Pancreatic cancer will soon be the second leading cause of cancer-related mortality in the United States.
At the 2019 Immunology & Immunotherapy for Pancreatic Cancer Symposium at Penn Medicine, Robert H. Vonderheide, MD, Director of the Abramson Cancer Center at Penn, reviewed the success of cancer therapy over the last quarter century, and the motivation driving the focus on treatments for pancreatic cancer.
Due to its unique pathology, pancreatic cancer is highly refractory to standard therapies. The microenvironment is challenging for immunotherapy, as there are few “druggable” targets (driver mutations) for precise genetic treatments. Surgery has only worked as a curative option for a small group of patients. Radiotherapy and chemotherapy offer limited efficacy, and then for only a brief time.
But this is beginning to change, according to Dr. Vonderheide.
“Our biological understanding of this disease has dramatically changed,” he explained. “That’s primarily been driven by new tools.”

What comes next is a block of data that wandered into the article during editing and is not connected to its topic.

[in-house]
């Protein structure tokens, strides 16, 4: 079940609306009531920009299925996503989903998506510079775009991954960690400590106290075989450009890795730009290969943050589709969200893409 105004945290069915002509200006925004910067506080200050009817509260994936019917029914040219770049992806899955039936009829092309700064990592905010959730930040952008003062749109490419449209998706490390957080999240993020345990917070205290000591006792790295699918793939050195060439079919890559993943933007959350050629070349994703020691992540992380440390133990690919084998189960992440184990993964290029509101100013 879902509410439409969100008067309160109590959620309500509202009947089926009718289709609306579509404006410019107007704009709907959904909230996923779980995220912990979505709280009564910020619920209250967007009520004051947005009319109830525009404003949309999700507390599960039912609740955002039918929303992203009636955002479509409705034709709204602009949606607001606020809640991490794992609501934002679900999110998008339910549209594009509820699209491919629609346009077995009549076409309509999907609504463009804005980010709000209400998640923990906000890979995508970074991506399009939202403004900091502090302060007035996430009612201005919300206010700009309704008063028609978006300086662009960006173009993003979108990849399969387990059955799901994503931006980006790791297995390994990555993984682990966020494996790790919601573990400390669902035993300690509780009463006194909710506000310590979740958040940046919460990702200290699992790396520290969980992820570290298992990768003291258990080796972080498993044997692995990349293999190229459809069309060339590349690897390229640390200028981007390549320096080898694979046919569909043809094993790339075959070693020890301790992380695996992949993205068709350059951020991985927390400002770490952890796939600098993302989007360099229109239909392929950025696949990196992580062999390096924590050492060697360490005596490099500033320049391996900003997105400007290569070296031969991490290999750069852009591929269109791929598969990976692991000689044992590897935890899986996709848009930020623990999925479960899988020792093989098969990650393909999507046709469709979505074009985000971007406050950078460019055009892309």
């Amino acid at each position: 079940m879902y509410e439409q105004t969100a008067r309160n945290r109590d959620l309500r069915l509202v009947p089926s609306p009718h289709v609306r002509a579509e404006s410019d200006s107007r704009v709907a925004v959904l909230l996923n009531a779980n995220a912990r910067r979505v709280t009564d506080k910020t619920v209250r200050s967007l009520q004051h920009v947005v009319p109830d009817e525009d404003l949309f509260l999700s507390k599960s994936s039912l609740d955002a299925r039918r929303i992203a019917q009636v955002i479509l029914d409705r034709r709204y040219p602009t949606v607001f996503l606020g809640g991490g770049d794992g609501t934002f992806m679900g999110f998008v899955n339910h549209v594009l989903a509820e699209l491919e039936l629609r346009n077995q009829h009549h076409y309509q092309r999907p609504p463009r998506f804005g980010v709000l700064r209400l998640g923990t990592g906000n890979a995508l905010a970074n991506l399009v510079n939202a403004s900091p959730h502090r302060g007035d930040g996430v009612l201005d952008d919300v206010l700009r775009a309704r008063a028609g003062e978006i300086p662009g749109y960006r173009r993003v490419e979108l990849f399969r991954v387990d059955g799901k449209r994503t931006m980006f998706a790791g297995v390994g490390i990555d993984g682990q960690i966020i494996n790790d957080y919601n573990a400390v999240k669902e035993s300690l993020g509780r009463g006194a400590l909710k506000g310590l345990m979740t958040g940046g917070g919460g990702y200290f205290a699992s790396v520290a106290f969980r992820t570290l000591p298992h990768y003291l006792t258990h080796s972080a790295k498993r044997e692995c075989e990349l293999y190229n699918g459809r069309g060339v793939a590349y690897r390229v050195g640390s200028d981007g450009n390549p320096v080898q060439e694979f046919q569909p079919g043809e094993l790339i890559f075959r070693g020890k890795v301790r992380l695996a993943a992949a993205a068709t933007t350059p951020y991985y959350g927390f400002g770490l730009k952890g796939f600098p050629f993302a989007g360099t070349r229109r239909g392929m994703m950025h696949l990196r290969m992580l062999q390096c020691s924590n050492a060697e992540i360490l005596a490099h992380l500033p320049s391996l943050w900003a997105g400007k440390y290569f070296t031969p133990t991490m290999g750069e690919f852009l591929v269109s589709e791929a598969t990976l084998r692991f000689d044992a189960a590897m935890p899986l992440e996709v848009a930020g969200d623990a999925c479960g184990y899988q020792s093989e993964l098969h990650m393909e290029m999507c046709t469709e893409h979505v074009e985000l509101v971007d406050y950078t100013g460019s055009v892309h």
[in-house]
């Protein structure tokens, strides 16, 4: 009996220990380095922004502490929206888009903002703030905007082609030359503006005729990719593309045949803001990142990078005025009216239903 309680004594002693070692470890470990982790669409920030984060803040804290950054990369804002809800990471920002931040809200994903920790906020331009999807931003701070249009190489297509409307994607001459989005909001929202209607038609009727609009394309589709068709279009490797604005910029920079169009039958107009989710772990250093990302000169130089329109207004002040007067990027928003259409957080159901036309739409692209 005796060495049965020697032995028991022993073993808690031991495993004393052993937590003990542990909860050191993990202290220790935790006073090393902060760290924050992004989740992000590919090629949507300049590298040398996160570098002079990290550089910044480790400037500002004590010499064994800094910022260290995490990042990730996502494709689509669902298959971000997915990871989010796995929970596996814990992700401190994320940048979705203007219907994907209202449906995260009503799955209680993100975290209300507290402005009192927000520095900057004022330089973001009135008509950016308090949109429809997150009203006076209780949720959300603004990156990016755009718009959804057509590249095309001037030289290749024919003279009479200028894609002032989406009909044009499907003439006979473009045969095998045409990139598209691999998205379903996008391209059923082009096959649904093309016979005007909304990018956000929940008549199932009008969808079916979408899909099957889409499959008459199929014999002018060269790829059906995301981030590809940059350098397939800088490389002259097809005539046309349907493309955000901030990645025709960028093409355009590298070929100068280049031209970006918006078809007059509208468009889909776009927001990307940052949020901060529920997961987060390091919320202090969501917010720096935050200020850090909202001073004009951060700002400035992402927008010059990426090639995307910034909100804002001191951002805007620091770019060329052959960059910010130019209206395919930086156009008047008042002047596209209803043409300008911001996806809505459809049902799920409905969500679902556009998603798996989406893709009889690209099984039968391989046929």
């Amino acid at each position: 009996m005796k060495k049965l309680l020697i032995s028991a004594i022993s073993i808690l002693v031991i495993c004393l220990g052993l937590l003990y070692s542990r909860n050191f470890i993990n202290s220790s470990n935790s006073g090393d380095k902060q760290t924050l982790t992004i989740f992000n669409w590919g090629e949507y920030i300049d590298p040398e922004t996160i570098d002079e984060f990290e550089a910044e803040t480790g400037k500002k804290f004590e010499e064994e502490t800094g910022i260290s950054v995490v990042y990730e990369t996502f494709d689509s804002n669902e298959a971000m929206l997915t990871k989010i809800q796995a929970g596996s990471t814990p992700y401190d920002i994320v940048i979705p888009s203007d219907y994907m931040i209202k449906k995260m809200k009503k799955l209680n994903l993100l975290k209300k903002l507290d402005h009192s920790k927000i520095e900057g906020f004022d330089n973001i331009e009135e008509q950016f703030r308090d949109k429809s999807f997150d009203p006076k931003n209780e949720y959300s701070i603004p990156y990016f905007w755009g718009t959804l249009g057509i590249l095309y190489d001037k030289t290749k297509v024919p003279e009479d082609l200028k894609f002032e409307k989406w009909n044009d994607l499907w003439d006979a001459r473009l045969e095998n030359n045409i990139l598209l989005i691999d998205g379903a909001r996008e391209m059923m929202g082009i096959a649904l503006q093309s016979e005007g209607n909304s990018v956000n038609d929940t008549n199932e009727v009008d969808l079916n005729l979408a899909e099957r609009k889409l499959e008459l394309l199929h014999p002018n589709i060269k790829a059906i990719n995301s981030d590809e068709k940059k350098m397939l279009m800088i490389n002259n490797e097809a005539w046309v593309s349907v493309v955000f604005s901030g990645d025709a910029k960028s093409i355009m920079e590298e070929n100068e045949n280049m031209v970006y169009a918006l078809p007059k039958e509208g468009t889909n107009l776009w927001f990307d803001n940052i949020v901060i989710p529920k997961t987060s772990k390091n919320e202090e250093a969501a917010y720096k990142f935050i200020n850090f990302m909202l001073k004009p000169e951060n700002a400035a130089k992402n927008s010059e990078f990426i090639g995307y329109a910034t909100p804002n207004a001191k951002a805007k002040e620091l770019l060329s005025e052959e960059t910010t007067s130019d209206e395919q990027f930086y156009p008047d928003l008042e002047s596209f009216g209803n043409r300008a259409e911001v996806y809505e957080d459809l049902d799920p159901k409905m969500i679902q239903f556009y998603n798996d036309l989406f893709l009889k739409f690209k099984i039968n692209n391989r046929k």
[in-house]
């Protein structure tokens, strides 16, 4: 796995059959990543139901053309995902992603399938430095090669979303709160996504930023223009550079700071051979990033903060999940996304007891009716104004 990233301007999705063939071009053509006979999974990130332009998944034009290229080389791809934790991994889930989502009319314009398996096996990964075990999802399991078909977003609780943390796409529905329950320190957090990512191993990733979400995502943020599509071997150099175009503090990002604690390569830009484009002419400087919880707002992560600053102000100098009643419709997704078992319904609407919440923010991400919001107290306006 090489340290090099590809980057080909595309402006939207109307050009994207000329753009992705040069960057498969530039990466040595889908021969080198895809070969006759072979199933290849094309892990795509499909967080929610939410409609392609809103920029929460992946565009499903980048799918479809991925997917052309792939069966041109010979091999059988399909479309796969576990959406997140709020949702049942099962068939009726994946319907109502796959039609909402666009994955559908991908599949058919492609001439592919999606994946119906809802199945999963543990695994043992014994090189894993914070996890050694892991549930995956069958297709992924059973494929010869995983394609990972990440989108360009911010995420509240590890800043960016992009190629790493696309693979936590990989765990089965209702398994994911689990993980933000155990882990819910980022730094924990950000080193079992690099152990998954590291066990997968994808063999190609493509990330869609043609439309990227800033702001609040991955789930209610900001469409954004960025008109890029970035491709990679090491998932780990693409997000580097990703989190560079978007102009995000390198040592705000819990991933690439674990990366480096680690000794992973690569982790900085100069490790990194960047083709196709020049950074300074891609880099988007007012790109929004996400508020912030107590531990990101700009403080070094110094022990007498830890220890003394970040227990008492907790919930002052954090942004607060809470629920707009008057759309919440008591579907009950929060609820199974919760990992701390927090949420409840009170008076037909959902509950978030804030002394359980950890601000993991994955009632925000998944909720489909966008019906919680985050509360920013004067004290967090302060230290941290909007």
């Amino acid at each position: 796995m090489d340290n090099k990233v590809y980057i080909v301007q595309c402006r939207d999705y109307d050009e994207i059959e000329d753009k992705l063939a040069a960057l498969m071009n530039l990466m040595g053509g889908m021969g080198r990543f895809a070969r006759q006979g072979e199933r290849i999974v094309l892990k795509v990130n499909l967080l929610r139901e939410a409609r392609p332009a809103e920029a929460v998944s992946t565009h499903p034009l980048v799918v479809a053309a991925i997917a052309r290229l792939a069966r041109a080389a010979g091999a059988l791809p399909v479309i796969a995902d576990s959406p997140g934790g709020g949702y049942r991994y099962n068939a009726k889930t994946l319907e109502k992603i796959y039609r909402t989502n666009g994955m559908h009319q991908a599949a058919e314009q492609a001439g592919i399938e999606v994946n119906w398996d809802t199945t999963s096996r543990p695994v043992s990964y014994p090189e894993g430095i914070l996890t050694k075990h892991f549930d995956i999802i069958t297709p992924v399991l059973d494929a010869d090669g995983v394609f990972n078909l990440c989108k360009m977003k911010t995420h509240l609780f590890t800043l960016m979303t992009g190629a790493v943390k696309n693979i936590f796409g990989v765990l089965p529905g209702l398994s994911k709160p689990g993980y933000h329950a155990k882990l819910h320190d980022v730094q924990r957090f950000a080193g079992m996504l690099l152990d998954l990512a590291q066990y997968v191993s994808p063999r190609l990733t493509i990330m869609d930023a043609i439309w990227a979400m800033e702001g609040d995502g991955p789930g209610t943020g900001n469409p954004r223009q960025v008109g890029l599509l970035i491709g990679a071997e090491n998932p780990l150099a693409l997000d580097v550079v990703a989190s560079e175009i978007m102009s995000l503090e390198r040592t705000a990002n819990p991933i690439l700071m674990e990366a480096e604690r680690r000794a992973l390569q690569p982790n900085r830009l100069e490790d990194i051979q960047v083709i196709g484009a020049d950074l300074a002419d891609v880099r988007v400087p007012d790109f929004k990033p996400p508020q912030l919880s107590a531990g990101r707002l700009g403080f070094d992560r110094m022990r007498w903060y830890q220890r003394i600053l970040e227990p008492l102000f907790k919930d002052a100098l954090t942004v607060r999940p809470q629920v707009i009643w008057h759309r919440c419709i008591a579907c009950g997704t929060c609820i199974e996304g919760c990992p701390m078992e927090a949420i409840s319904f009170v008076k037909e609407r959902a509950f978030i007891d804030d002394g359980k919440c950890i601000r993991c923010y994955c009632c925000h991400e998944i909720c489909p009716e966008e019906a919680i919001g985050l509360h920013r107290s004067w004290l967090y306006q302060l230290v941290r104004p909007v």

The application of these new tools in the past five years offers exciting insights into the future of pancreatic cancer therapies. Dr. Vonderheide cited the use of big data, combination chemotherapies, PARP inhibition for inherited mutations, and FDA approval of the PD-1 antibody.
In addition to his appointment at the Abramson Cancer Center, Dr. Vonderheide is a leading light in pancreatic cancer research. His research focuses on clinical investigations to advance the understanding of tumor immunology, and to develop novel immunotherapies for cancer. Today, the Vonderheide Lab at the Perelman School of Medicine explores mechanisms of cancer immune surveillance and develops novel cancer therapies, specifically in pancreatic cancer.
Clinical Briefing, “Enrolling Clinical Trials: Combination Chemotherapy/Immunotherapy for Patients with Previously Untreated Metastatic Pancreatic Ductal Adenocarcinoma
Dr. Vonderheide's physician profile
Advances in Immunotherapy for Pancreatic Cancer: Robert H. Vonderheide, MD, DPhil (Part 2)
Advances in Immunotherapy for Pancreatic Cancer: Robert H. Vonderheide, MD, DPhil (Part 3)